By Tim Foden, David Hunt, Ben Love, and Sagar Gupta
Green Power Partners K/S and SCE Solar Don Benito APS v. The Kingdom of Spain
In a first after the Achmea and Komstroy judgments of the Court of Justice of the European Union, an investor-State arbitral tribunal denied jurisdiction based on the intra-EU objection. The impact of this award remains to be seen, especially in the context of non-EU seated investor-State proceedings.
The arbitration was commenced by two Danish investors (the “Claimants”) against Spain under the Energy Charter Treaty (the “ECT”) relating to certain investments in the solar energy market. Following the investments being made by the Claimants between 2008 and 2011, the Spanish government altered the regulatory framework including rolling back the feed-in tariff (FiT) scheme based on state subsidies. The Claimants sought compensation of EUR 74 million for the alleged expropriation and breach of ECT investment protection standards. The arbitration was seated in Sweden and governed by the Arbitration Rules of the Stockholm Chamber of Commerce (the “SCC Rules”).
The arbitration was commenced in 2016 and the June 16, 2022 award by the tribunal (the “tribunal” or the “Green Power tribunal”) is the latest in a long line of arbitration claims under bilateral investment treaties and the ECT against Spain for its renewable energy policies. However, it is the first known decision where a tribunal has denied jurisdiction based on the intra-EU character of the dispute.
Since 2018, the Court of Justice of the European Union (the “CJEU”) has held that: (i) an investor-State arbitration clause in an intra-EU bilateral investment treaty (Achmea); (ii) an intra-EU investor-State arbitration under the ECT (Komstroy); and (iii) an intra-EU ad-hoc arbitration proceeding (PL Holdings), were incompatible with EU law. Other than the dissenting opinions in two arbitration proceedings (Marcelo Kohen in Adamakopoulos v. Croatia and Lazar Tomov in Raifeisen Bank v. Croatia), investor-state arbitral tribunals have largely been unsympathetic to the intra-EU objection.
In the aftermath of Achmea, the Green Power tribunal heard jurisdictional objections in a bifurcated proceeding. Spain advanced jurisdictional objections similar to other Spanish renewable energy cases, which included:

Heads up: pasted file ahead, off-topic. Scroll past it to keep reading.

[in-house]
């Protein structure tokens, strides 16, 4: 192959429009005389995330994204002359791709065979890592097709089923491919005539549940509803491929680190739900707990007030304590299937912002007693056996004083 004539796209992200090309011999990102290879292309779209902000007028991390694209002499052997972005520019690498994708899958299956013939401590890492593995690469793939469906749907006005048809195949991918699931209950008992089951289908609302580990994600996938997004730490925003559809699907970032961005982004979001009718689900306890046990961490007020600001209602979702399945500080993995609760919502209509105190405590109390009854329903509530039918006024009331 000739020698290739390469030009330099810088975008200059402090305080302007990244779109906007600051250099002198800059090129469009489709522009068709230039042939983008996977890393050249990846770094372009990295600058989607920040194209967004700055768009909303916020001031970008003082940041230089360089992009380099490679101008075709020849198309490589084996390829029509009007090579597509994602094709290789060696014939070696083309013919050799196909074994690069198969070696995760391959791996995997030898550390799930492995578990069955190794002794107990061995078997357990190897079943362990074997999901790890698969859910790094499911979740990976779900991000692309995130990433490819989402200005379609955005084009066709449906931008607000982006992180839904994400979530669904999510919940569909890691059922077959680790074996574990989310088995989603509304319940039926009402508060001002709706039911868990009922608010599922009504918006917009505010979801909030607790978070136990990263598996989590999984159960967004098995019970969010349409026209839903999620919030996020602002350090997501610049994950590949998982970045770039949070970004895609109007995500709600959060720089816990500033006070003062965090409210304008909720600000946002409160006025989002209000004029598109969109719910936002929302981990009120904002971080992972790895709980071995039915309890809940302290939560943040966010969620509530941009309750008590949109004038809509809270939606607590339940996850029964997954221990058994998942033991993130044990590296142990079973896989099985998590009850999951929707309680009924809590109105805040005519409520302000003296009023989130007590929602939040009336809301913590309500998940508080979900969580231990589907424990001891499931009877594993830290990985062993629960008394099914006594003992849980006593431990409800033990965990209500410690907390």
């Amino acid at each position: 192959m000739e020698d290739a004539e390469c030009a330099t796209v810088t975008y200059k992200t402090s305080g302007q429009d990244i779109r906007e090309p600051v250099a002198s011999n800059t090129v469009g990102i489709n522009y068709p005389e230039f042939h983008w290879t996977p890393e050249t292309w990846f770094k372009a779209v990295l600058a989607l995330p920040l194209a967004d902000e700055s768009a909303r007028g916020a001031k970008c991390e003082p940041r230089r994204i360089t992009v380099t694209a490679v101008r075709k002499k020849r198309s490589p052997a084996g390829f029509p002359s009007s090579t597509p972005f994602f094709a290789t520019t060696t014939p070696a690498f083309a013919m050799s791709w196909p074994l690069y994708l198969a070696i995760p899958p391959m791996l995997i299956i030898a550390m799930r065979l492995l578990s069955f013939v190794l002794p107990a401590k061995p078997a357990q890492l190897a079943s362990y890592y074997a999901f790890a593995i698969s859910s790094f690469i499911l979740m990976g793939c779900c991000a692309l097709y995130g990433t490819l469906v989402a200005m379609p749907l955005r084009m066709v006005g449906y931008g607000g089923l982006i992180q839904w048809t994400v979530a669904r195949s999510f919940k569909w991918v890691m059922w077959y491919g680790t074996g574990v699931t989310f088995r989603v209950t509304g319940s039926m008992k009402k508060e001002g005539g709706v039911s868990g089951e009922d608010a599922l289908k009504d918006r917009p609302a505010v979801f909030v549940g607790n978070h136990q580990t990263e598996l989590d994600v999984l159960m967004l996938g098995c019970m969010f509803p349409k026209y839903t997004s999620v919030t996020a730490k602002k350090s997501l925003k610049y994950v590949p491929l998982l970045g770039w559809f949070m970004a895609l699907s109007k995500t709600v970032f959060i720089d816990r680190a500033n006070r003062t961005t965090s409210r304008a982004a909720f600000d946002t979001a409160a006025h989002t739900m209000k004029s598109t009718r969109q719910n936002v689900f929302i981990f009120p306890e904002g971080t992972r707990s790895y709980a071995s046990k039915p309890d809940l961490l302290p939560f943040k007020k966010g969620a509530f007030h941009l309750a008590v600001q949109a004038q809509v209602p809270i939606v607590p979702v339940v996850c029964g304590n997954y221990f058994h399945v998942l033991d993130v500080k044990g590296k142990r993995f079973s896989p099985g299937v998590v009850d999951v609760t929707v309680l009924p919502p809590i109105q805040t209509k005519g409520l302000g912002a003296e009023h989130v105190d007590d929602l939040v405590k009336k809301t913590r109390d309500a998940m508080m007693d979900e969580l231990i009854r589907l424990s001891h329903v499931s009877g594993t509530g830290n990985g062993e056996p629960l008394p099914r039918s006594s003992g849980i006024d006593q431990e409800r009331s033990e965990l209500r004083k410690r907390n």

- Article 26 ECT does not apply as the Claimants do not originate from the territory of another ECT Contracting Party as both Denmark and Spain are member states of the European Union (the “EU”) (ratione personae); and
- Article 26 ECT does not apply due to the primacy of EU law, which makes its offer to arbitrate under Article 26 ECT inapplicable and prevents the dispute from being submitted to arbitration (ratione voluntatis).
Whilst the European Commission (the “EC”) submitted an amicus curiae brief supporting Spain’s objections, in light of the kompetenz-kompetenz principle the tribunal decided its jurisdiction ex-officio considering all relevant considerations. The Green Power tribunal reiterated the view of other arbitral tribunals that a non-disputing party cannot raise jurisdictional objections.
Law applicable to the determination of jurisdiction
The tribunal considered the text of Article 26(6) ECT which provides for the application of “applicable rules and principles of international law”. It held that this provision is limited in its application to the merits of the dispute. The SCC Rules also did not provide any guidance on the applicable law on jurisdiction.
In the absence of an express or implied choice by the parties on the applicable law on jurisdiction, the tribunal held that there are various sources of law that it might employ in this inquiry: (i) Article 26 ECT; (ii) other provisions of the ECT and international law, and (iii) the applicable law of the seat of arbitration (lex arbitri). Whilst it is arguable that the lex arbitri should be limited to the Swedish arbitration law only, the tribunal held that the selection of Sweden as the arbitral seat also attracts the application of EU law as EU law is the law in force in Sweden.
The tribunals’ findings
Jurisdiction ratione personae
The tribunal rejected the ratione personae objection on the basis that the fact that the EU was a party to the ECT “did not affect the reality that Denmark and Spain are also Contracting Parties to the ECT in their own right”. The dismissal of the jurisdictional challenge on the ground of diversity of nationality follows several other ECT tribunals (Kruck/Renergy/STEAG).